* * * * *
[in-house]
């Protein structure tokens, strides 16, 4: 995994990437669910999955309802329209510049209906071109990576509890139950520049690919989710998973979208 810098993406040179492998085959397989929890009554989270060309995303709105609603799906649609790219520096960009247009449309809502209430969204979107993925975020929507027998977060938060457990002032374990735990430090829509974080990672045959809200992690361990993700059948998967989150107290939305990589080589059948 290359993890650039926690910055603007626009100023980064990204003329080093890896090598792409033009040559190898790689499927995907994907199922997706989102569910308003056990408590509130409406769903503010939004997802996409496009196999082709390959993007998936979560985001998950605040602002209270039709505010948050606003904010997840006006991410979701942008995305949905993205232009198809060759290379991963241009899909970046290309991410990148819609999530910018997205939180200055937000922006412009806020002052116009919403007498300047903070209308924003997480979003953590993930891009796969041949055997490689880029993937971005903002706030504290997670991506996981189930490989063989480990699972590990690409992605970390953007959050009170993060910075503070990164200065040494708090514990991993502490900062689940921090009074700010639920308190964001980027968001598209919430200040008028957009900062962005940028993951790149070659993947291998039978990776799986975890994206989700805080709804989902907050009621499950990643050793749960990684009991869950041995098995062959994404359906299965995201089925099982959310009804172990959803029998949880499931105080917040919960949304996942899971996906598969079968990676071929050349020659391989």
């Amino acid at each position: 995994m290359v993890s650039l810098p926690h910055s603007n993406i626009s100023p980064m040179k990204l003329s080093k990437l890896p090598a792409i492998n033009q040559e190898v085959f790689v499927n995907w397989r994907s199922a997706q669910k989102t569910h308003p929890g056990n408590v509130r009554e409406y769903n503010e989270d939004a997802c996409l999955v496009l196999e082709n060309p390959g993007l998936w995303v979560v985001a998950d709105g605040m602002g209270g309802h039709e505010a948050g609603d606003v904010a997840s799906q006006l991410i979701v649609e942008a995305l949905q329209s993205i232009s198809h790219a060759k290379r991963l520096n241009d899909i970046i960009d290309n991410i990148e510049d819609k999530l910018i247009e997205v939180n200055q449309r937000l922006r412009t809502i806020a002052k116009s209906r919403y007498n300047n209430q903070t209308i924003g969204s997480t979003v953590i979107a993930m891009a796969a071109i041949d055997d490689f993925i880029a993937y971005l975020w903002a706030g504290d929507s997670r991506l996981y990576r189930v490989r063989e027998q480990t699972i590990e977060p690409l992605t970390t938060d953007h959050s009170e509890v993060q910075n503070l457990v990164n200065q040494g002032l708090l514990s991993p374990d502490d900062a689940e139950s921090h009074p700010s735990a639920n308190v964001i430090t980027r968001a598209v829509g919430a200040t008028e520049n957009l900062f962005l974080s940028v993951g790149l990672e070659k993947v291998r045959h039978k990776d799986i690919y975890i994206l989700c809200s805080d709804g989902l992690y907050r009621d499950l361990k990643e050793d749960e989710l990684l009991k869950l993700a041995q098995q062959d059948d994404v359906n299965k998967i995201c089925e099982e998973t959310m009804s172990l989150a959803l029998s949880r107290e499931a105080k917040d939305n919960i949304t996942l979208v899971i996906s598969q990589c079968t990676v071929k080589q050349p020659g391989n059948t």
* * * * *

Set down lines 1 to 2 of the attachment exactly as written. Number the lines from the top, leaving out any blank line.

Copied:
[in-house]
């Protein structure tokens, strides 16, 4: 995994990437669910999955309802329209510049209906071109990576509890139950520049690919989710998973979208 810098993406040179492998085959397989929890009554989270060309995303709105609603799906649609790219520096960009247009449309809502209430969204979107993925975020929507027998977060938060457990002032374990735990430090829509974080990672045959809200992690361990993700059948998967989150107290939305990589080589059948 290359993890650039926690910055603007626009100023980064990204003329080093890896090598792409033009040559190898790689499927995907994907199922997706989102569910308003056990408590509130409406769903503010939004997802996409496009196999082709390959993007998936979560985001998950605040602002209270039709505010948050606003904010997840006006991410979701942008995305949905993205232009198809060759290379991963241009899909970046290309991410990148819609999530910018997205939180200055937000922006412009806020002052116009919403007498300047903070209308924003997480979003953590993930891009796969041949055997490689880029993937971005903002706030504290997670991506996981189930490989063989480990699972590990690409992605970390953007959050009170993060910075503070990164200065040494708090514990991993502490900062689940921090009074700010639920308190964001980027968001598209919430200040008028957009900062962005940028993951790149070659993947291998039978990776799986975890994206989700805080709804989902907050009621499950990643050793749960990684009991869950041995098995062959994404359906299965995201089925099982959310009804172990959803029998949880499931105080917040919960949304996942899971996906598969079968990676071929050349020659391989």